From Startups to Giants: A Spectrum of AI Investment Opportunities in Canada

Software companies like Shopify Inc (TSX:SHOP) are heavily investing in AI.

| More on:
Businessman holding AI cloud

Image source: Getty Images

Artificial intelligence (AI) has been the main theme of the markets in 2023. The entire year, companies betting big on AI have been rallying. Most of the momentum took place in the first half, but the trading in the second half has not been bearish; things have just been moving slower than they did in the early months of the year. In that period, ChatGPT was still new, and the hype surrounding the technology was palpable. Now that most people have used the app, its popularity seems to have waned, with three monthly traffic declines in a row. Still, chip companies like NVIDIA are making enough truck-sized piles of money in AI chips to keep people interested.

All of this leads us to an important question: Which Canadian companies are doing big things in AI?

There are several. Not all of them are necessarily reputed to be “AI companies” just yet, but they are using AI in various ways, and AI is becoming a bigger and bigger component of what they do over time. In this article, I will explore the spectrum of AI investment opportunities available in Canada.

Software companies

Software companies develop apps that have AI-powered features. One such company is Kinaxis (TSX:KXS). Kinaxis is a supply chain management software company that helps customers manage their supply chains. Supply chains are the processes that lead to the delivery of a product or service. They include raw materials, inventory, management processes, and customers.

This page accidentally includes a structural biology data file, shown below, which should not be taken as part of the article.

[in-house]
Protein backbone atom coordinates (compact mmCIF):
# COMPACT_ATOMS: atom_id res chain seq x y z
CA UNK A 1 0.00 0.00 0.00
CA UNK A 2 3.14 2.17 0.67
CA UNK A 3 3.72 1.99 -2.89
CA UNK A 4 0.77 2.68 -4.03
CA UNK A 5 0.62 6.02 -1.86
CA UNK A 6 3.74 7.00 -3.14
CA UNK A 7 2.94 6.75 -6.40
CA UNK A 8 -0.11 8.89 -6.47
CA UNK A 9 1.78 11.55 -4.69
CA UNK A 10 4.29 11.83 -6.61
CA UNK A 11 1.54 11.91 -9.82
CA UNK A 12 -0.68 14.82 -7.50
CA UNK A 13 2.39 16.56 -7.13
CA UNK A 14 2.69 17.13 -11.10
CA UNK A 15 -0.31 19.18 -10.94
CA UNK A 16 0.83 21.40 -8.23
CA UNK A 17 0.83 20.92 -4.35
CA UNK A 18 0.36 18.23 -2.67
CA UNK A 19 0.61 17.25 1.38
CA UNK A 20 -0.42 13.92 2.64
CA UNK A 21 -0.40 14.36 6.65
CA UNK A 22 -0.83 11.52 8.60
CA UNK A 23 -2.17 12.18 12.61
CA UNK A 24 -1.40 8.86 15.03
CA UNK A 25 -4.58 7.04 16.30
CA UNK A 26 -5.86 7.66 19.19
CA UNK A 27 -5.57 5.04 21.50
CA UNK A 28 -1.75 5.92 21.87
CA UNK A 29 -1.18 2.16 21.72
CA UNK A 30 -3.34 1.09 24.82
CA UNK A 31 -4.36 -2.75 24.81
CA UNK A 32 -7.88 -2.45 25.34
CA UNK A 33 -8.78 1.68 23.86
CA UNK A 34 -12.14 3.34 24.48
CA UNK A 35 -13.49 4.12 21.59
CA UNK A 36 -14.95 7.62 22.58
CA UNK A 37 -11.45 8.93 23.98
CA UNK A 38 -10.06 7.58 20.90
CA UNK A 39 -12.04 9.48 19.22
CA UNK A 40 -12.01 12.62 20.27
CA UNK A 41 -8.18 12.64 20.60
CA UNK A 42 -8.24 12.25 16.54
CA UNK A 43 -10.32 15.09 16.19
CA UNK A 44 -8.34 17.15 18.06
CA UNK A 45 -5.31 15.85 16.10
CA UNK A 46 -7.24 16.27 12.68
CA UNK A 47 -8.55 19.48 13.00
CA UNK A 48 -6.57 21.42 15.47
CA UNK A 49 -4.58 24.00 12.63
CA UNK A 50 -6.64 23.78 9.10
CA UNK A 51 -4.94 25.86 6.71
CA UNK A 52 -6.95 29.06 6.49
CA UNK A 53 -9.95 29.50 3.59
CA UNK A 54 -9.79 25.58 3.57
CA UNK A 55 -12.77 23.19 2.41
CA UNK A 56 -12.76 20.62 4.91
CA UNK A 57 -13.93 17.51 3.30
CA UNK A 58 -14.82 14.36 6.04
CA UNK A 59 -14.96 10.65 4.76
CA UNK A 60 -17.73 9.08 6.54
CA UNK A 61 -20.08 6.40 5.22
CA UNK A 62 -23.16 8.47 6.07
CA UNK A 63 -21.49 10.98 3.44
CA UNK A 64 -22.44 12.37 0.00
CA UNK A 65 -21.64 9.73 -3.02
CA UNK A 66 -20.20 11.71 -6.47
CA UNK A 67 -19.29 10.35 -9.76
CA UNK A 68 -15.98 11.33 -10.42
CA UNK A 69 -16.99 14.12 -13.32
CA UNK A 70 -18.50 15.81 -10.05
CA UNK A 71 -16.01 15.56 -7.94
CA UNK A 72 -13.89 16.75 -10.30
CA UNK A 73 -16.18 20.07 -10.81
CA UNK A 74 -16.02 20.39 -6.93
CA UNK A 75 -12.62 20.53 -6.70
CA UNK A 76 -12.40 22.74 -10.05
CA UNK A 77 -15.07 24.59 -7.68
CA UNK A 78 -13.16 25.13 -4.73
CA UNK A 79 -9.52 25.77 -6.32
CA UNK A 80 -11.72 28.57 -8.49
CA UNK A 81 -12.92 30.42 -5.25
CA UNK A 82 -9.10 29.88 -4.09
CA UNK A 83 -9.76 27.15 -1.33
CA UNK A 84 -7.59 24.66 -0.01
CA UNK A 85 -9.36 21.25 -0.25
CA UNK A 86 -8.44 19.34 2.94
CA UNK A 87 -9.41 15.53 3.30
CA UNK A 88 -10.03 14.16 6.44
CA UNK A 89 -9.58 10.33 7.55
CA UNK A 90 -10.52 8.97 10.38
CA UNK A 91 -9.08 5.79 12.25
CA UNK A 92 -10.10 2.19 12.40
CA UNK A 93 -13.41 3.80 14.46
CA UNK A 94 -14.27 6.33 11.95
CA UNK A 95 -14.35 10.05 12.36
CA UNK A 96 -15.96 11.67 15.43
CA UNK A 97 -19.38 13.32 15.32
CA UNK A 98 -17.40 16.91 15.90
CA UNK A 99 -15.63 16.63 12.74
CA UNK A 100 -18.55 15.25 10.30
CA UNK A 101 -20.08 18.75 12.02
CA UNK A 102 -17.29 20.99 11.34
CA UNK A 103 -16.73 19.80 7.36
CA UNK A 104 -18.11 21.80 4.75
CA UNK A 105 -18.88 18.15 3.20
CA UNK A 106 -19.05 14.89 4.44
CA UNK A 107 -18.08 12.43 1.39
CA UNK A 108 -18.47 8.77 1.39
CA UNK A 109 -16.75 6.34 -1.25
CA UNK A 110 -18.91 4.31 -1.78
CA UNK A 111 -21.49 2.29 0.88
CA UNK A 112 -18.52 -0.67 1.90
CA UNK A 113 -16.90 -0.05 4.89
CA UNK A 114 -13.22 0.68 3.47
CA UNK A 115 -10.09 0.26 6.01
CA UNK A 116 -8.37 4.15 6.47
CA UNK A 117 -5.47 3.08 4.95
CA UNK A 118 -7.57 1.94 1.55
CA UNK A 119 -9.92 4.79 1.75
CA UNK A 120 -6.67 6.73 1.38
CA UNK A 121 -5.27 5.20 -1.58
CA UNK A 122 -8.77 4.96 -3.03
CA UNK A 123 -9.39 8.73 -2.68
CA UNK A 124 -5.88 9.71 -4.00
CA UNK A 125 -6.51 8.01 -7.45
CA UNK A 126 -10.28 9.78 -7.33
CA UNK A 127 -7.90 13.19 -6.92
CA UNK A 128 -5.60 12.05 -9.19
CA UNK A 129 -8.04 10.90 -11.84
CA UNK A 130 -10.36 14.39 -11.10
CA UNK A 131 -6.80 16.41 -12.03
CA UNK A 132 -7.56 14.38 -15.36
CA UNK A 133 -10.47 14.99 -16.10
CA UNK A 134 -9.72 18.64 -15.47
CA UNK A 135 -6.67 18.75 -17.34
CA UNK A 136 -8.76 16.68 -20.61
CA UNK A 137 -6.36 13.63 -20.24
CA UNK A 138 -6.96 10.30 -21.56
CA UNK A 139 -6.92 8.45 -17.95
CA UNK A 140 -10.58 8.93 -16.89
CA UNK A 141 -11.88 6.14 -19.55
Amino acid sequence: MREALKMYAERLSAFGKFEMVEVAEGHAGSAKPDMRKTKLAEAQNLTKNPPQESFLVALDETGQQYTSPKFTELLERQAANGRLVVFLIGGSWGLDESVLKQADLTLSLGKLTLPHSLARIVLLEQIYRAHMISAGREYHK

Kinaxis Rapid Response lets customers access this data instantaneously. With the AI features that were recently added to Rapid Response, customers can also interpret and make use of the data nearly instantaneously. AI appears to have ignited a growth spurt in Kinaxis, which grew its revenue at 20% and its earnings at 358% year over year in the most recent quarter.

Another good example is Shopify (TSX:SHOP). Shopify is a Canadian e-commerce company that develops a platform businesses can use to sell their goods. It recently started using AI of the sort that ChatGPT runs on to help users create product descriptions. In the past, businesses had to spend copious amounts of time and money writing copy for their offerings. Now, with Shopify, they can simply enter a few basic facts about their product into a text input field and have a high-converting sales copy written in seconds.

Non-tech companies

Another category of AI company in Canada is “end-user” companies — that is, companies not traditionally thought of as tech companies that use AI in their operations. There are too many of these to count. Toronto-Dominion Bank has an AI research lab and has developed an AI-powered assistant for its mobile app. Canadian National Railway has partnered with Google Cloud to revamp its railway services and improve customer experiences. TD and CN aren’t normally thought of as tech companies. Nevertheless, their adoption of AI is very real.